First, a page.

But consider the course of history if (1) Jesus did not exist, but is a historicized myth, or (2) Jesus did exist, but is irretrievable under the rubble of New Testament mythology. We pretty much end up at the same point. Apologists will point out a third option that I have ignored so far, namely that the Jesus of history and the Christ of faith are the same guy. I find that possibility so highly unlikely as to be statistically impossible. (Note: Just to be clear, if I thought we could retrieve any reliable history from under the NT rubble, I wouldn’t be an agnostic.)
In the end, I’m faced with the two choices above: a complete myth or an unrecoverable, infinitesimally tiny kernel of historicity engulfed in a myth.
Jesus agnosticism: A perfectly rational position
Tom Verenna and several usual suspects in the blogosphere now identify themselves as Jesus agnostics. The evidence fails to persuade them (and me) one way or the other. And as far as I can tell, Dr. McGrath, a staunch defender of the status quo, thinks this position is just ducky. I find his acceptance a little odd, since one of the primary reasons James McGrath and Bart Ehrman sanction the belittling and ridiculing of mythicists as an honorable pastime is that there is allegedly so much positive evidence in favor of historicity.
McGrath loves to compare the mythicist position to young-earth creationism. See the last paragraph of his fawning review of Bart’s book (part one — more apple-polishing to come). If the mainstream position of experts concerning the historicity of Jesus is exactly like the mainstream position of experts concerning the fact of evolution, then he’s right. However, if the foregoing were true, then Jesus agnosticism would be just as untenable as agnosticism about evolution. You would have to ignore a ton of evidence to believe that evolution is an unsettled question.
If the case for historicity were as open and shut as the case for evolution, then fence-sitting would not be an option. But of course it isn’t; otherwise James would treat Tom Verenna with the same honorable mocking and derision that he heaps upon Earl and Neil. If Jesus agnosticism is a tenable position, then mythicism must also be a tenable position — you can’t have it both ways.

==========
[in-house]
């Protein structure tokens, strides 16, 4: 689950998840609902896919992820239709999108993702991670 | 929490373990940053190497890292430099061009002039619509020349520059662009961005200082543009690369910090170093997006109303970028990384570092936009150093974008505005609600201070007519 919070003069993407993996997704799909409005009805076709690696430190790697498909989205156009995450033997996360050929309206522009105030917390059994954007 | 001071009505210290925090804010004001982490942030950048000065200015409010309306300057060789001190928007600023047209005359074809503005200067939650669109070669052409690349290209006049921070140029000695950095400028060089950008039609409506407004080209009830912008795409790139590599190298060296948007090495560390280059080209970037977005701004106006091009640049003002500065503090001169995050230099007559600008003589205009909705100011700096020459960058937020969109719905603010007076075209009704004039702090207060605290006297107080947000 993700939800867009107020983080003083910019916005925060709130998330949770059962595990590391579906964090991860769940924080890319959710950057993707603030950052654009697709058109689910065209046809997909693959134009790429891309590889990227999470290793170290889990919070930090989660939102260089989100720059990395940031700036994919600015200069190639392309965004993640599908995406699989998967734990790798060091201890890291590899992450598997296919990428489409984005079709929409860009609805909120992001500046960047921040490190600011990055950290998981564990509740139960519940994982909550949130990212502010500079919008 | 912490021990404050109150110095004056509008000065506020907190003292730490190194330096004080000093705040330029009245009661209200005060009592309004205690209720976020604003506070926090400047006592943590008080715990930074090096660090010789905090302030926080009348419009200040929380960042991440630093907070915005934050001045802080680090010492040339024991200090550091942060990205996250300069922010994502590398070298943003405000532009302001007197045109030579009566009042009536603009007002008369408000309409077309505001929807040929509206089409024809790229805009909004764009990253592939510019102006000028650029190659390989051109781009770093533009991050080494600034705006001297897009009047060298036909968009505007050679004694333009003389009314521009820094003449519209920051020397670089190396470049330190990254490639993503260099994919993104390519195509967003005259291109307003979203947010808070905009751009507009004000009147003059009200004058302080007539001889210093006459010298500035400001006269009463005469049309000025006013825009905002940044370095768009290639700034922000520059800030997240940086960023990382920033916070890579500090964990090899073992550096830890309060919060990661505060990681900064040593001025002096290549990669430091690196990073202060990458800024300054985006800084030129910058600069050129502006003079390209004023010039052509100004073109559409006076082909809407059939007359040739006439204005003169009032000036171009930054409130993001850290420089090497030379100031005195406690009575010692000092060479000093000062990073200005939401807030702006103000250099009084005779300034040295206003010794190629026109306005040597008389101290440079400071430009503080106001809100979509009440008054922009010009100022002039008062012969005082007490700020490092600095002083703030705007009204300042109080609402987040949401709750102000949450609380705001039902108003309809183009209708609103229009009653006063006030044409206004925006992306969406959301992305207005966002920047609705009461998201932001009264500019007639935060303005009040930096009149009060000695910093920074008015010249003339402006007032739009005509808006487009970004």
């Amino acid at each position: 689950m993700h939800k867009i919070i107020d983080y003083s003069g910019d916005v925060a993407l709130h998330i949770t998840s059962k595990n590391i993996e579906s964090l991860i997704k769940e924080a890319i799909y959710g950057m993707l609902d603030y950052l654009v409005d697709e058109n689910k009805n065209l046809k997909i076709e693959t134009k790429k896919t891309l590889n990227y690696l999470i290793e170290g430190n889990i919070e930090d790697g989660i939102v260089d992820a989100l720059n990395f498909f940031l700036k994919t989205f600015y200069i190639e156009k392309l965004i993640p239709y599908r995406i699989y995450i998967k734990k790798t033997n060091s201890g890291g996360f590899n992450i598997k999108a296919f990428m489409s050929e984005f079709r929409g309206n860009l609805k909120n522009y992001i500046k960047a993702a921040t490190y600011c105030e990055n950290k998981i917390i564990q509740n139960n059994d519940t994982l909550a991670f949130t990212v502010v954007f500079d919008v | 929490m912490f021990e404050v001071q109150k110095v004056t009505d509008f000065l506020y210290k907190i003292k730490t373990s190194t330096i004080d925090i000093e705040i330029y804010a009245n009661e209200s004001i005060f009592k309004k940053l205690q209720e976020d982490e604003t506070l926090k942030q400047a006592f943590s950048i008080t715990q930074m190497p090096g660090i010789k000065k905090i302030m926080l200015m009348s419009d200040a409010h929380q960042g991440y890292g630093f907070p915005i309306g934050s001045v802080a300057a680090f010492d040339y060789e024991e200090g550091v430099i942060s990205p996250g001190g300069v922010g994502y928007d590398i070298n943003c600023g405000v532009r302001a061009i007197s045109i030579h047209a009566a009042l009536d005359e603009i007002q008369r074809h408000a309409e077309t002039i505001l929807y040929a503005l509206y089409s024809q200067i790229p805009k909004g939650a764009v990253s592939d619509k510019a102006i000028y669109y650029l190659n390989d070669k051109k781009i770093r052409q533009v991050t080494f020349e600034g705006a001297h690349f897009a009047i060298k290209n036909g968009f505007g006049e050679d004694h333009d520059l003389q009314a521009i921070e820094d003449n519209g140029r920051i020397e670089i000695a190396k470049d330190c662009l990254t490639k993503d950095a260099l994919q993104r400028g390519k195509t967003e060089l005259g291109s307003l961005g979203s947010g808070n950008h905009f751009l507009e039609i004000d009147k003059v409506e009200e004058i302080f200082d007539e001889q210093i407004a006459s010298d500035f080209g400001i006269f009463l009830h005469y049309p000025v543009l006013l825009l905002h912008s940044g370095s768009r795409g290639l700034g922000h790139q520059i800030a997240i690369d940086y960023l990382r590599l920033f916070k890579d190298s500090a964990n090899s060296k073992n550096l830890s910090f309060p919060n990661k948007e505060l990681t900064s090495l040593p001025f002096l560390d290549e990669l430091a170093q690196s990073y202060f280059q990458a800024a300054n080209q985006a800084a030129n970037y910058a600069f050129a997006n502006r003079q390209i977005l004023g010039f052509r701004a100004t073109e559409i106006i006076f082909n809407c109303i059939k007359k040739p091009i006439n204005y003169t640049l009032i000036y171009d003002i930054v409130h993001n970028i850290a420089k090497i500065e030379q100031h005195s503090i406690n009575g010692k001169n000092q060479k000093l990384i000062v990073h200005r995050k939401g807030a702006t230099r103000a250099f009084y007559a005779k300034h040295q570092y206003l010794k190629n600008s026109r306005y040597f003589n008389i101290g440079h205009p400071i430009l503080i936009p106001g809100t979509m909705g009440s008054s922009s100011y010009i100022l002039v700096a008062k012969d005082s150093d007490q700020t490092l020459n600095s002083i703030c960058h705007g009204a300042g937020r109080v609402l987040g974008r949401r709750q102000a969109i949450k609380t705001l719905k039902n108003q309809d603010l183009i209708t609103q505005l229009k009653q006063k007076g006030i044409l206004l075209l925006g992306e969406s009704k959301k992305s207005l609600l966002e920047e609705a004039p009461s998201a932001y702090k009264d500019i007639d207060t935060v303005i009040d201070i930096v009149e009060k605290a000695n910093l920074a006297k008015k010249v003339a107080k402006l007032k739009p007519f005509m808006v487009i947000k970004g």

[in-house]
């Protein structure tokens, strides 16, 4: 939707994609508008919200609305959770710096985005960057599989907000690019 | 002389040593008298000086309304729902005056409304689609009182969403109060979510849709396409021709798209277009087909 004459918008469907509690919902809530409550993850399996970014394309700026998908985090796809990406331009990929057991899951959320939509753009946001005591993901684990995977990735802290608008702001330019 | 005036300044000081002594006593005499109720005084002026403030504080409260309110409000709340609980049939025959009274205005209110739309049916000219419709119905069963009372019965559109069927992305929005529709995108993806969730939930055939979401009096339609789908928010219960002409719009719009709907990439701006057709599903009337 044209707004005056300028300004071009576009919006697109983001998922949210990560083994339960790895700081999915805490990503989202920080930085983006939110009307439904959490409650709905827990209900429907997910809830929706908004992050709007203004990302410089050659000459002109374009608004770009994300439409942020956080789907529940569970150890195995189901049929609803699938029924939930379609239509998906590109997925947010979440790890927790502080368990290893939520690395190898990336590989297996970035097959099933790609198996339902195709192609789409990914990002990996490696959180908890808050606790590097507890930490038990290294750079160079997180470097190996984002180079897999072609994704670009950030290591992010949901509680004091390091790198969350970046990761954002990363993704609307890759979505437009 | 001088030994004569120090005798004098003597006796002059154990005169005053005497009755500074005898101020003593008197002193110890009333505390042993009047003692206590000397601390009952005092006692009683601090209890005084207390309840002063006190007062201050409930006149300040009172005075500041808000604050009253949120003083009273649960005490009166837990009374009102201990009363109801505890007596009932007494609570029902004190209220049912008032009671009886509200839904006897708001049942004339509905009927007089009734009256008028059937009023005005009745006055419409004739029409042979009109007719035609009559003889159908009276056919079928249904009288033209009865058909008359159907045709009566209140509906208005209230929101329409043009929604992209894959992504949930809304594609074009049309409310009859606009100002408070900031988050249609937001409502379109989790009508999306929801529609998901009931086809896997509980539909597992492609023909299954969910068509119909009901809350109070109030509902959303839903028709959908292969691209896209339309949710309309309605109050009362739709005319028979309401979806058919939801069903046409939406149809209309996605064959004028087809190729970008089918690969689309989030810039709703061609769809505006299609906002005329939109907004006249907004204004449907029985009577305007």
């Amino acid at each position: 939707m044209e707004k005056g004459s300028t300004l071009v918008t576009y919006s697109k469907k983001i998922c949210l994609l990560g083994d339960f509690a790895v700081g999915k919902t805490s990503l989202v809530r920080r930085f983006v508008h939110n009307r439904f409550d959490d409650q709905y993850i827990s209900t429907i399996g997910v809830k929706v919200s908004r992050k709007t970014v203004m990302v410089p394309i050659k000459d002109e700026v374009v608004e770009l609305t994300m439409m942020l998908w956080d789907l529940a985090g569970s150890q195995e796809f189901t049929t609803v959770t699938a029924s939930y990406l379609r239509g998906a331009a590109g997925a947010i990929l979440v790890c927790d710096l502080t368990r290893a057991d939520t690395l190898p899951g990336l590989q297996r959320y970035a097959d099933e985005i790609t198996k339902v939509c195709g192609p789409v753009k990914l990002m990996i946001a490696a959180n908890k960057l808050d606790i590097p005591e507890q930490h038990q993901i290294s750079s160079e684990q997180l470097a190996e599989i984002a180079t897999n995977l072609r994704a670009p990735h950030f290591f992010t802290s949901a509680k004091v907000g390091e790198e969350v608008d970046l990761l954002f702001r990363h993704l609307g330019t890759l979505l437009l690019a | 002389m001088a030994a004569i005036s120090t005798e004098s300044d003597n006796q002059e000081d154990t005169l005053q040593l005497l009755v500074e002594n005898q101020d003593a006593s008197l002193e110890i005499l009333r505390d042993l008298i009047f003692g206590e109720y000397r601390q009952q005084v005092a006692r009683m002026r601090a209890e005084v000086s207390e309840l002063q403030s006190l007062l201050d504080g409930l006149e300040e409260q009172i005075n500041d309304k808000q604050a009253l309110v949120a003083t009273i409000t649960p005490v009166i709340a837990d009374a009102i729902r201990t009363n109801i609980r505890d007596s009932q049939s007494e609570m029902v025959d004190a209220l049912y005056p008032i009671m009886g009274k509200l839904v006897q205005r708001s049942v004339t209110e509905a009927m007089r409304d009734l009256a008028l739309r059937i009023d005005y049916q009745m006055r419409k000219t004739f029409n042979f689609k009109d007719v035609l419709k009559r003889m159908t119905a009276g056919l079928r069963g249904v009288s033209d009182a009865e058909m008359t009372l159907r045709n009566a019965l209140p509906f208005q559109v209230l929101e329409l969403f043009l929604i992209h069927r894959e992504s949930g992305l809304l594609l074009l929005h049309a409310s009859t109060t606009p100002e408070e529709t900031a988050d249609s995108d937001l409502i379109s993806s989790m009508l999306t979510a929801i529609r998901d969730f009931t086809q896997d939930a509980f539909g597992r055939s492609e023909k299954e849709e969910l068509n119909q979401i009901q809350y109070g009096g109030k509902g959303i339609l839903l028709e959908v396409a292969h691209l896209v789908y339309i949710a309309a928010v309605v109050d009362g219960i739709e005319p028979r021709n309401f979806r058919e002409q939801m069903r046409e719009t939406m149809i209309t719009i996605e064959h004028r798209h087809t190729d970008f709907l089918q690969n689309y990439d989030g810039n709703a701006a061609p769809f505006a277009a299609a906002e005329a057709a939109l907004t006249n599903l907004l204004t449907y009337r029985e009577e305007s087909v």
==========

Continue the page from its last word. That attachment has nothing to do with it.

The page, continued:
In other words, if Tom, Vinny, and I contend that we find the evidence insufficient to decide upon historicity, then we necessarily hold open the possibility that mythicism might be true. However, if the notion of the non-historicity Jesus is just as hare-brained as young-earth creationism, then James should let us have it. He should dole out the same venomous prose that he reserves for “fools” and “crazy people” who think Jesus is entirely a myth. After all, how can we ignore that “mountain of evidence”?
By now I think we all know we’re dealing with an unusual phenomenon here. NT scholars don’t react to mythicism the way scientists respond to “fringe” theories; instead, they react the way defenders of the faith respond to heresies. That’s why McGrath can forgive Bart for his many factual errors in Did Jesus Exist. That’s why the guild tolerates abusive behavior toward people who promote mythicism.
For them, “Extremism in the defense of conformity is no vice.” As long as they’re working toward the higher good — namely, stamping out heresy — it’s all right.
Will this full-frontal attack on nonconformity persist? Will honorable scholars continue to engage in name-calling? Will Bart and James keep insisting that they can read minds and that they know the nefarious reasons why mythicists think the way they do? I have no doubts on this matter. The mountain of evidence, sadly, is undeniable.
If you enjoyed this post, please consider donating to Vridar. Thanks!